A favorite aide brought Dad to Mom. He stood by the bed, held and stroked Mom’s hand. We knew he wanted to be closer––one last time. We lowered the rails. He leaned his body into hers and kissed her dry lips, whispering, ‘Ibby, I love you.’

Nearly seven decades before, Edwin Church had kissed Elizabeth Naegle at the end of a roller coaster ride in the dark tunnel of love––he now gave Ibby her last kiss. Caressing her cheek, then straightening to stand––shaking and bewildered, Dad looked at us. Annette and I hugged him. The aide approached, putting her arm around his waist to steady him and asked, “Ed, do you want to go back to your room?” He nodded.

Annette and I stayed, leaned over her bed on either side, holding her hands and holding hands with each other, completing a circle. We told her what a wonderful mother she’d been to us. We told her she’d been an amazing grandmother to our children. We told her she’d made us the women we were today. We told her she was beautiful and smelled so sweet. Lastly, we said, “We’ll take care of Dad until you can be together again in heaven.”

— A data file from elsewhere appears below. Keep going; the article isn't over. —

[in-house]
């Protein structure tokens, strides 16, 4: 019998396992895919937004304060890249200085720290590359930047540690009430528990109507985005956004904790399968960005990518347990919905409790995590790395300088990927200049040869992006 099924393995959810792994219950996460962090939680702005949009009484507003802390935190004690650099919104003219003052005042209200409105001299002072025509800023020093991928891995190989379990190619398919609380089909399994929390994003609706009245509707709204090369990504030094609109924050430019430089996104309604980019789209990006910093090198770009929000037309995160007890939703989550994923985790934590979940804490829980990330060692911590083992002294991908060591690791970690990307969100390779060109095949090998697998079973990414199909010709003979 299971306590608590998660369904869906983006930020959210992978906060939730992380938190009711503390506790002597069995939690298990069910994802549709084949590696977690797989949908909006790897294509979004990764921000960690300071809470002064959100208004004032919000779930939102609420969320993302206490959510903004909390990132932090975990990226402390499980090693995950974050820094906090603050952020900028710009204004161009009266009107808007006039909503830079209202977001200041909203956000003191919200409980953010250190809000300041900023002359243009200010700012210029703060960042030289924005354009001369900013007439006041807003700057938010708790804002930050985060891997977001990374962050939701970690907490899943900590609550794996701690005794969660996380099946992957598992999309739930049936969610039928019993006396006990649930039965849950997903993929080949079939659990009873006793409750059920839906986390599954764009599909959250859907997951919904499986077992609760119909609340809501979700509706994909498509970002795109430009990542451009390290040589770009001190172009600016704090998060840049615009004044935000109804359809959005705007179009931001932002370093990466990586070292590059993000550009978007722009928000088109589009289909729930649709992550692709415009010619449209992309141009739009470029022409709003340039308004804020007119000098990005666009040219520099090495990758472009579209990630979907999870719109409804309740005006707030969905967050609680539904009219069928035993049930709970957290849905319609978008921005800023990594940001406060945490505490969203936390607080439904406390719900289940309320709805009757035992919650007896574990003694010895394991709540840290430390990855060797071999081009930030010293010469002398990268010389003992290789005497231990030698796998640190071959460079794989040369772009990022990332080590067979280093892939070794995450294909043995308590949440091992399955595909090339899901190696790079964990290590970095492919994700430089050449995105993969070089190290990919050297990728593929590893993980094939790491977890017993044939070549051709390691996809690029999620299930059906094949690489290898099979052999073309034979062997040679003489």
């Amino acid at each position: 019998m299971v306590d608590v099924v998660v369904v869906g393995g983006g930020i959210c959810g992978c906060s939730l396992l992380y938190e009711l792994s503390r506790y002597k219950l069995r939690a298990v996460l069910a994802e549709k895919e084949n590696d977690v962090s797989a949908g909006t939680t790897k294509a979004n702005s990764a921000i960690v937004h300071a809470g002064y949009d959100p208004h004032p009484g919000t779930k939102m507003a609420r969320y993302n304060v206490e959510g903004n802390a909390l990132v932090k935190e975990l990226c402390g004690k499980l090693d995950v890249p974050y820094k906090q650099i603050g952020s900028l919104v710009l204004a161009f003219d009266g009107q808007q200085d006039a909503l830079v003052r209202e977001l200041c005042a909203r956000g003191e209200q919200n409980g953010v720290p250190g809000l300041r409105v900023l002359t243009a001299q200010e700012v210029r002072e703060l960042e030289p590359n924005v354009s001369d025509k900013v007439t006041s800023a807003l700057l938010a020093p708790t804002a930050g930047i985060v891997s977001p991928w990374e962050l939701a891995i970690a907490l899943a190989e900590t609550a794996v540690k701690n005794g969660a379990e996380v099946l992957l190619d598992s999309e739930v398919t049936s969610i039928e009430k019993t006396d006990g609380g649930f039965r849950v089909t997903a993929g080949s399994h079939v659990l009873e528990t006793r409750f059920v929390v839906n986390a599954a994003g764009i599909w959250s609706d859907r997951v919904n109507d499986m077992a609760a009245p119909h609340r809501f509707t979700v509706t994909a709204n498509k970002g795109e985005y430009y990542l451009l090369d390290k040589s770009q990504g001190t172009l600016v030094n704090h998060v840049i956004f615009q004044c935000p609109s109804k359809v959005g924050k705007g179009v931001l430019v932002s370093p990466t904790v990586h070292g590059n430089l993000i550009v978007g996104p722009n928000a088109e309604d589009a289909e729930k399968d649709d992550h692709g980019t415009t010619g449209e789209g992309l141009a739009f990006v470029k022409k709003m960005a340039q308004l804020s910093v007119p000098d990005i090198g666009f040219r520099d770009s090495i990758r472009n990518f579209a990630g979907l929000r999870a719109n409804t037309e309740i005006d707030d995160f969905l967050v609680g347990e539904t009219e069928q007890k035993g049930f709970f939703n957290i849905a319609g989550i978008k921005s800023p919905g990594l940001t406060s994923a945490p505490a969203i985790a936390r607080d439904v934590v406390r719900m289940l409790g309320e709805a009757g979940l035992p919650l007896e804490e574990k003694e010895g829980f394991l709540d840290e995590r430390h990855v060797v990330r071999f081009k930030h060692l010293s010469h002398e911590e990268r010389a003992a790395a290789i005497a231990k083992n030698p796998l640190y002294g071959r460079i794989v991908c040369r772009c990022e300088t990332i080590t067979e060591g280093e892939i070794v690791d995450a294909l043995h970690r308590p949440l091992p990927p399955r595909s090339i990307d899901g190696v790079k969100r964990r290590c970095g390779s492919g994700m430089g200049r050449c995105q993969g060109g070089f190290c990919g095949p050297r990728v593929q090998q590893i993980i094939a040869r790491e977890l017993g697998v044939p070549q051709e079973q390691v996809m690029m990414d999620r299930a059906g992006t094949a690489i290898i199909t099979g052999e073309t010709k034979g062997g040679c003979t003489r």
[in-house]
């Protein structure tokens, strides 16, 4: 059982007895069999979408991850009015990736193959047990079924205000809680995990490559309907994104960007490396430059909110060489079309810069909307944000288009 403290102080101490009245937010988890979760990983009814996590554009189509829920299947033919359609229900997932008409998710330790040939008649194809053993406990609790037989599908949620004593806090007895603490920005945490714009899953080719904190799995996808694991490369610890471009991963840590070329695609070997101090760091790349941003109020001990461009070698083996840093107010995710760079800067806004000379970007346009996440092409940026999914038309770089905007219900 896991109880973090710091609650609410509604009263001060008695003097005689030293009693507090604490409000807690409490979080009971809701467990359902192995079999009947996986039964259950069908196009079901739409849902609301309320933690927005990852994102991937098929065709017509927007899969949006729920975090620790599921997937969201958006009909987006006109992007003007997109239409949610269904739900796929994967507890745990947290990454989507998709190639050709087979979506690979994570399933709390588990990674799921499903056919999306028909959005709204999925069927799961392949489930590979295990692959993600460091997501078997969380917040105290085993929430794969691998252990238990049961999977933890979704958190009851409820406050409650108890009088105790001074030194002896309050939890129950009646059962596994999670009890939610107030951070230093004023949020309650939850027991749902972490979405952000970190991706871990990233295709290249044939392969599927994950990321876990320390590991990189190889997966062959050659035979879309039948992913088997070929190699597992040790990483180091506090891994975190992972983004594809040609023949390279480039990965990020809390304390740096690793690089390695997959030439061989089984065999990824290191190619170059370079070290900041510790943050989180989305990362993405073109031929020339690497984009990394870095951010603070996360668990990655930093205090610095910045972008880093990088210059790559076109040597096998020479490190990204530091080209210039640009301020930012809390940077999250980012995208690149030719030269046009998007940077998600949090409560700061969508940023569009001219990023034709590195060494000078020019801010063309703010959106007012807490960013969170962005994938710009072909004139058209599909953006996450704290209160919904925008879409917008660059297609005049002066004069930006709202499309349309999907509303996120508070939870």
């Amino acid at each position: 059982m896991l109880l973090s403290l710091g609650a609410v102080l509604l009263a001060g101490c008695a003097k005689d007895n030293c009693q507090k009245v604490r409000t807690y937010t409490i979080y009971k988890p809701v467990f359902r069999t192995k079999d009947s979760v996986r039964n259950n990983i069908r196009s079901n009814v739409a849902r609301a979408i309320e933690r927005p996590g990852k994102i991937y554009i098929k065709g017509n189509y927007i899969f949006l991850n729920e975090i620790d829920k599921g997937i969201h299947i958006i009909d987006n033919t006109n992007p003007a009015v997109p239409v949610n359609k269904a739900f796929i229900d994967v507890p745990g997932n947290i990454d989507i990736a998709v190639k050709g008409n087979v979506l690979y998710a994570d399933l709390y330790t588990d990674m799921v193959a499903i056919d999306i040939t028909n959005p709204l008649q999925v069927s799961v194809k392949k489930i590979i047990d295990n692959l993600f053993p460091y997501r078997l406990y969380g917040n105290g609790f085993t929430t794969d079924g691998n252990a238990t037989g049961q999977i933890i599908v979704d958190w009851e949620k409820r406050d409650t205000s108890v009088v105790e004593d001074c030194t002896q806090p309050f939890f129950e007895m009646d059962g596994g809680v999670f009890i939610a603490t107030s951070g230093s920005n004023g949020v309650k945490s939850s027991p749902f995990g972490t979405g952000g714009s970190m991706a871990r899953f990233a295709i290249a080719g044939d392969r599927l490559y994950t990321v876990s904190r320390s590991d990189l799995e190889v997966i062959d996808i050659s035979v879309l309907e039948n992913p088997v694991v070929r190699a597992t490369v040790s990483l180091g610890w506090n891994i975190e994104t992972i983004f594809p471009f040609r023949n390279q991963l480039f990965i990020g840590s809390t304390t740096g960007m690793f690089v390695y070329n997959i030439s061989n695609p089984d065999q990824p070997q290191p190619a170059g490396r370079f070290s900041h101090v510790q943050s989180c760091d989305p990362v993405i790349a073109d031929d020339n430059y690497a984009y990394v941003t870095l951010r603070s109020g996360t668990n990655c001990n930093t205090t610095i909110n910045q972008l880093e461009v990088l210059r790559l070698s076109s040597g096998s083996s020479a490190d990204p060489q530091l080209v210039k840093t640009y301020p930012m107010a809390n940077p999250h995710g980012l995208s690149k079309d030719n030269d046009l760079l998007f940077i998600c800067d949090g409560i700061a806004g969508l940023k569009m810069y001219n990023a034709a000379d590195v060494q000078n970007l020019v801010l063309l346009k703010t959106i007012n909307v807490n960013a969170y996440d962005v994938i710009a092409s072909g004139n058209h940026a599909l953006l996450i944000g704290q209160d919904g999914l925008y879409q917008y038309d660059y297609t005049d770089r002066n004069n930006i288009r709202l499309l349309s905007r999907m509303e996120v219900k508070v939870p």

With every exhale she labored, as if more and more of her soul was expelled with each respiration. The circle from birth to death was now completing itself.

Annette and I stayed in the sanctuary-like quiet of the room, hearing only our own breathing, stroking her skin, knowing Mom was gone but not wanting our time with her to end.

What was left of Mom was simply her earthly shell. I had seen her birth her soul to heaven.

I returned to the locked unit to get her glasses and dentures. As I walked through those locked metal security doors knowing I had to tell my dad that Mom was gone, I did so with my back erect and a large stride, having great peace, telling myself my mother was now free and restored. She’d never have to live behind locked doors again.